I got the call on my 25th birthday. "Kayce," my dermatologist said. "You have stage one melanoma. You need to go to MD Anderson for cancer treatment."
I never thought I'd be facing a melanoma diagnosis -- or any kind of cancer, for that matter. And I certainly didn't expect to be a young adult cancer survivor.
Most of the time when people approached me after hearing about my melanoma diagnosis, they said things like:
- "Wow, you are so young ..."
- "How are your parents dealing with it?"
- "Will you have help financially? If you need extra support, please don't hesitate to call."
I quickly realized that my melanoma diagnosis came at a very interesting time in my life. I was not young enough to be "a kid" with cancer and not old enough to be perceived as "an adult" with cancer. I was sort of in limbo.
The challenge of acting my age
The strangest part was watching how my family and friends saw me throughout the early stages of my melanoma diagnosis.
No matter how old I get, my parents will always see me as their baby. On the flip side, no matter how old my little sister, Ally, gets, she'll always see me as her strong big sister.
Older people treated me like I was way too young to be a cancer patient. My friends didn't know what to say or how to act because I was the only person they knew at our age dealing with it. Sometimes it felt like I was the only 25-year-old in the world that had cancer. I was just ... different.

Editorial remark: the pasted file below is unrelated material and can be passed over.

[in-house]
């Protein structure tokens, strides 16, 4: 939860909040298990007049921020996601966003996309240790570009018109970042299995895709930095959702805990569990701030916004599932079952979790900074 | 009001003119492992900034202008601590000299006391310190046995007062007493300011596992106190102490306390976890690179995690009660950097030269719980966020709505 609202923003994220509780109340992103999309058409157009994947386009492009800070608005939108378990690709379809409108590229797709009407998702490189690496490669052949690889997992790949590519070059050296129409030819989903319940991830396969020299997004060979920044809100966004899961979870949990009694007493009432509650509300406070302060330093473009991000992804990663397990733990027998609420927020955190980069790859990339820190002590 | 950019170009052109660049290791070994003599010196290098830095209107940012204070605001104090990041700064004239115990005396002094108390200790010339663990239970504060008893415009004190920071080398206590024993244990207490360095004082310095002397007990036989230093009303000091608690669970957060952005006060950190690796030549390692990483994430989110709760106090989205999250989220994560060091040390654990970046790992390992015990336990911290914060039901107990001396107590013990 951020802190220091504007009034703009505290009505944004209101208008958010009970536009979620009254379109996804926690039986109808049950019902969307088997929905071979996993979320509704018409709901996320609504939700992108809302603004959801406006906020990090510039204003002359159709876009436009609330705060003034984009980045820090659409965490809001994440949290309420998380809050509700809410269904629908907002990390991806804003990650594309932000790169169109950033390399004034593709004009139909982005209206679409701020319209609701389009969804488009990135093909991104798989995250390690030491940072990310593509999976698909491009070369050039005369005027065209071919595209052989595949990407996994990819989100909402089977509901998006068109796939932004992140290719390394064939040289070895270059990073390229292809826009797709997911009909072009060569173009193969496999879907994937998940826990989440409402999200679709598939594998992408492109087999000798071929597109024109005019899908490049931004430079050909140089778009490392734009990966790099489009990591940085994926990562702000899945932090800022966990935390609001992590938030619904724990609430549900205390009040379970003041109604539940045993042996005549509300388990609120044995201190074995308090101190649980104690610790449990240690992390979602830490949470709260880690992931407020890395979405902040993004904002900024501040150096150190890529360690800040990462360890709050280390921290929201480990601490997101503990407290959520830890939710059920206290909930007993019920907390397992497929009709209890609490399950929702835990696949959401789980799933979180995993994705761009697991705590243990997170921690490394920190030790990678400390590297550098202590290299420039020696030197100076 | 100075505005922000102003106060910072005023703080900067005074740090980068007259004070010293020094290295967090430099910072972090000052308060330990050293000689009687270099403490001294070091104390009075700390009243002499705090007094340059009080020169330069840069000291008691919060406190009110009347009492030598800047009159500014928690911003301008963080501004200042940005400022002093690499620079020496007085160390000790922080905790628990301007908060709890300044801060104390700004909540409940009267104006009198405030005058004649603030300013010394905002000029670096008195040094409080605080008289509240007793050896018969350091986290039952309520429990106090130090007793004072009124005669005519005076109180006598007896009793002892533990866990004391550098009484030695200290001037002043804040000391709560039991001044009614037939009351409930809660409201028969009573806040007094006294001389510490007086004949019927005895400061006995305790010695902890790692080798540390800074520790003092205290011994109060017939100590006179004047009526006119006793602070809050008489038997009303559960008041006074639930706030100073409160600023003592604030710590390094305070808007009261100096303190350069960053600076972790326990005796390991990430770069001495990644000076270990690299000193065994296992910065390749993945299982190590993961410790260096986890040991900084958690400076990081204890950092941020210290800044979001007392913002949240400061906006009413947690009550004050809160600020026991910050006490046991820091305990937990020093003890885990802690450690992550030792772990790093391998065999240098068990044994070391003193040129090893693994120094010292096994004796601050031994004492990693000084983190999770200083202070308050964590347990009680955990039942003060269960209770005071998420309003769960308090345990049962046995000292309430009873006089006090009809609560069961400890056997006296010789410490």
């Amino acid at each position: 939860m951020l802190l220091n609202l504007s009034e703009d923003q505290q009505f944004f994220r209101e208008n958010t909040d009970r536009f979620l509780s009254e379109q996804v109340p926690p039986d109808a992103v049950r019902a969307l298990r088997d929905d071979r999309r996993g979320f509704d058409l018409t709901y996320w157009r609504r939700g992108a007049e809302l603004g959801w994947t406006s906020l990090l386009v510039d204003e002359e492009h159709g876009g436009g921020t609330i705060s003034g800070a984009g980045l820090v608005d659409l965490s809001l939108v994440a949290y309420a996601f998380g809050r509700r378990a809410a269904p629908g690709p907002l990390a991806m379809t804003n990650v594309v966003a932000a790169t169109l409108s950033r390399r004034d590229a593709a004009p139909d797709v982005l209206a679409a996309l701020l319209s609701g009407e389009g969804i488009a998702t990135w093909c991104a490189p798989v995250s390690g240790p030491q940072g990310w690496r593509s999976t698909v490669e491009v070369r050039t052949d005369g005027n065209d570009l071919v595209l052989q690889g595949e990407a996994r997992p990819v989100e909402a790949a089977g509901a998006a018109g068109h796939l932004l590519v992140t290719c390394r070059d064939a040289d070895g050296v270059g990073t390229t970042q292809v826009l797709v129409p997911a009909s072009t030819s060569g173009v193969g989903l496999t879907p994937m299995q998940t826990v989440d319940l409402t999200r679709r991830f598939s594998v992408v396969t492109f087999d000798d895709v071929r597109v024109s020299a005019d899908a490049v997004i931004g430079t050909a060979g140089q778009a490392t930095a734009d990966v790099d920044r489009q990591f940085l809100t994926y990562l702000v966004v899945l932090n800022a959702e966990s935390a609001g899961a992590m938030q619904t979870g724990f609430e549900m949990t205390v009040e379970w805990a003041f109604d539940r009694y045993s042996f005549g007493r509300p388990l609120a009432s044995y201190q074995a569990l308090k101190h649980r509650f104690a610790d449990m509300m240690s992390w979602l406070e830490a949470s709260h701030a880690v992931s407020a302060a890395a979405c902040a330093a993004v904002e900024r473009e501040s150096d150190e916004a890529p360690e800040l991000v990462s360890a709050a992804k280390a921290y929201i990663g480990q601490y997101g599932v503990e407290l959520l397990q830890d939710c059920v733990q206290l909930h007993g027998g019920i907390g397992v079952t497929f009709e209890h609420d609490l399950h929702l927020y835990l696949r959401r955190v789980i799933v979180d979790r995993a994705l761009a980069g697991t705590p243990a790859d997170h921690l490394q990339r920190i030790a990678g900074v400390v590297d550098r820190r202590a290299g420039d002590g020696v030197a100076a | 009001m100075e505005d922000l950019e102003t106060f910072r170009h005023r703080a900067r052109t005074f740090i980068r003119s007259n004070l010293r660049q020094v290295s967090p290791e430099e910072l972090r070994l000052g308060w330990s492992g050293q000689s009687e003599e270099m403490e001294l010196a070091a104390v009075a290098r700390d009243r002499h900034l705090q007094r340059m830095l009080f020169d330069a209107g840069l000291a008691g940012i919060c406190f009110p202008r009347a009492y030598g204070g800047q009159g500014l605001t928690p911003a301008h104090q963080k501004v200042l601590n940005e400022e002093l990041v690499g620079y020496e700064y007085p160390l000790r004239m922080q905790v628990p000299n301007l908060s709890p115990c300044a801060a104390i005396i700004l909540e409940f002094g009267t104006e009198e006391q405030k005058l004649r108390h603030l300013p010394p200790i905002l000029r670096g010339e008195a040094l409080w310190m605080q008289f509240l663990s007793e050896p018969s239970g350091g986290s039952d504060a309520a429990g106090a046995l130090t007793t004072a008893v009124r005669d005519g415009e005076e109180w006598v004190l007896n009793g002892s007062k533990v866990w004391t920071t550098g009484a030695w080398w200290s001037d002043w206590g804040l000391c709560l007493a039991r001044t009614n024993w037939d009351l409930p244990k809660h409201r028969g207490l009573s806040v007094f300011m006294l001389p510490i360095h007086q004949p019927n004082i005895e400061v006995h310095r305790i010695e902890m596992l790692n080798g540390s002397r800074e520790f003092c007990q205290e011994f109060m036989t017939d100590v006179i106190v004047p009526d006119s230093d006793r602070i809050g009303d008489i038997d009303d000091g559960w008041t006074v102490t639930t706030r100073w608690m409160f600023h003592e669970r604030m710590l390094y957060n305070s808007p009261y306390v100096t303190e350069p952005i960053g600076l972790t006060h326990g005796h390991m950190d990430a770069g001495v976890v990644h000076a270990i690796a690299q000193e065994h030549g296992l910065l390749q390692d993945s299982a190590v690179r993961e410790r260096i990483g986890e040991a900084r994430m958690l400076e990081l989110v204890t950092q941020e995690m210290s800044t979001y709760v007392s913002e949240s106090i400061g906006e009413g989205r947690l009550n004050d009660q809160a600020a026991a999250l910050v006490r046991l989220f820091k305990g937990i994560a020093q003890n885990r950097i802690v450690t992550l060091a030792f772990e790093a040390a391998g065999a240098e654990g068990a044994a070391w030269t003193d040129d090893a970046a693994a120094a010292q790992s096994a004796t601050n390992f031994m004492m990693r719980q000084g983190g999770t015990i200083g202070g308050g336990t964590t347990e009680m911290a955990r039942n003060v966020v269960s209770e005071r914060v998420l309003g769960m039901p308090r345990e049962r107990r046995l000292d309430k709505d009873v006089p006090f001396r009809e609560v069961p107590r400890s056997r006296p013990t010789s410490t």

At 25 years old, I was confused about how to act. I found myself almost reverting to child-like behavior when dealing with my melanoma diagnosis.
I remember one day while I was waiting for my doctor, I sat in my mom's lap and cried. I'm about 4 inches taller than her, but I bundled up in a ball like I did when I was a kid. I remember thinking how ridiculous I must've looked, but I was scared and it just felt comfortable.
But every time I walked around MD Anderson, I was reminded that I wasn't a kid. I saw kids -- babies -- dealing with situations much worse than mine. Kids who should have been out playing with their friends were battling cancer. I thought to myself, "Do they even know what is going on inside their bodies? Are they old enough to understand?"
I knew that I was old enough to process the situation. I wasn't a child, even when it felt like I was one.
What I've learned as a young adult cancer survivor
People don't know how to act when someone they love tells them that they have cancer. Life doesn't really prepare us for that -- especially when we're young.
Life also doesn't prepare us to tell our friends and family that we have cancer -- certainly not when we're as young as I was. Looking back, I think I spent way too much energy trying to act a specific way. I was torn between being the child my parents and their friends wanted me to be -- and the adult I wasn't quite ready to be.
But now that I'm on the other side of melanoma, I can see the gift I was given -- new life at a young age. As crazy as it is to say, maybe I was SUPPOSED to have cancer in my mid-20s.
My job wasn't to play a specific role while fighting cancer. It was to beat my disease so that I could use the many years ahead of me to better the world.
I now have the opportunity to share my story and to love and support those battling this horrible disease -- no matter their age or stage in life. And I plan to do that for many years to come.
Melanoma is one of the cancers MD Anderson is focusing on as part of our Moon Shots Program to dramatically reduce cancer deaths. Learn more about our Melanoma Moon Shot.